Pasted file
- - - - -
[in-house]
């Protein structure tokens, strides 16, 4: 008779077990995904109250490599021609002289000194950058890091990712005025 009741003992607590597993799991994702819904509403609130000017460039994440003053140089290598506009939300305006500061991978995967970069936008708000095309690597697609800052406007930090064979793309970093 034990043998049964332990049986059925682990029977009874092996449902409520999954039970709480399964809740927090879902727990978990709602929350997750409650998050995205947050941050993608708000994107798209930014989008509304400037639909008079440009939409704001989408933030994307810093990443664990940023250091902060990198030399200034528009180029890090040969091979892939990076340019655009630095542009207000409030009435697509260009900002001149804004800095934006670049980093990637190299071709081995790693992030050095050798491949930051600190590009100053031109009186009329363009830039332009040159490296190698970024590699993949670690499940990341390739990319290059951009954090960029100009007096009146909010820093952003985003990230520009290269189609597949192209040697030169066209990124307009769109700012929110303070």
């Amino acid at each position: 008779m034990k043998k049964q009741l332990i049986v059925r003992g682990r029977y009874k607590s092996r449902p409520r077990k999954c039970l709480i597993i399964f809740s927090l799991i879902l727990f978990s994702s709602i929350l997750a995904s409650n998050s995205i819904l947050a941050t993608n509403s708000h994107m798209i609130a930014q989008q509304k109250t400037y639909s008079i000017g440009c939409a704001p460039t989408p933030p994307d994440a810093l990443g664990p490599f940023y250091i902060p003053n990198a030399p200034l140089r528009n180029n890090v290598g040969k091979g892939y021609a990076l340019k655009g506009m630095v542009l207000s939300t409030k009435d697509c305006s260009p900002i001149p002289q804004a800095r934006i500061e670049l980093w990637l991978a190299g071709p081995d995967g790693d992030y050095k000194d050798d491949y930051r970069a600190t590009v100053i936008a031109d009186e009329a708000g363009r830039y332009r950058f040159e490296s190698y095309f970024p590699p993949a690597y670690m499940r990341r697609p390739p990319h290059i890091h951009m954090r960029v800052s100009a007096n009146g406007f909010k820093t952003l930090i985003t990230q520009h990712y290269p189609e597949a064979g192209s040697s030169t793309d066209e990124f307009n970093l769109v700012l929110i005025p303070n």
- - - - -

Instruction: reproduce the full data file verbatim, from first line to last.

[in-house]
């Protein structure tokens, strides 16, 4: 008779077990995904109250490599021609002289000194950058890091990712005025 009741003992607590597993799991994702819904509403609130000017460039994440003053140089290598506009939300305006500061991978995967970069936008708000095309690597697609800052406007930090064979793309970093 034990043998049964332990049986059925682990029977009874092996449902409520999954039970709480399964809740927090879902727990978990709602929350997750409650998050995205947050941050993608708000994107798209930014989008509304400037639909008079440009939409704001989408933030994307810093990443664990940023250091902060990198030399200034528009180029890090040969091979892939990076340019655009630095542009207000409030009435697509260009900002001149804004800095934006670049980093990637190299071709081995790693992030050095050798491949930051600190590009100053031109009186009329363009830039332009040159490296190698970024590699993949670690499940990341390739990319290059951009954090960029100009007096009146909010820093952003985003990230520009290269189609597949192209040697030169066209990124307009769109700012929110303070």
């Amino acid at each position: 008779m034990k043998k049964q009741l332990i049986v059925r003992g682990r029977y009874k607590s092996r449902p409520r077990k999954c039970l709480i597993i399964f809740s927090l799991i879902l727990f978990s994702s709602i929350l997750a995904s409650n998050s995205i819904l947050a941050t993608n509403s708000h994107m798209i609130a930014q989008q509304k109250t400037y639909s008079i000017g440009c939409a704001p460039t989408p933030p994307d994440a810093l990443g664990p490599f940023y250091i902060p003053n990198a030399p200034l140089r528009n180029n890090v290598g040969k091979g892939y021609a990076l340019k655009g506009m630095v542009l207000s939300t409030k009435d697509c305006s260009p900002i001149p002289q804004a800095r934006i500061e670049l980093w990637l991978a190299g071709p081995d995967g790693d992030y050095k000194d050798d491949y930051r970069a600190t590009v100053i936008a031109d009186e009329a708000g363009r830039y332009r950058f040159e490296s190698y095309f970024p590699p993949a690597y670690m499940r990341r697609p390739p990319h290059i890091h951009m954090r960029v800052s100009a007096n009146g406007f909010k820093t952003l930090i985003t990230q520009h990712y290269p189609e597949a064979g192209s040697s030169t793309d066209e990124f307009n970093l769109v700012l929110i005025p303070n």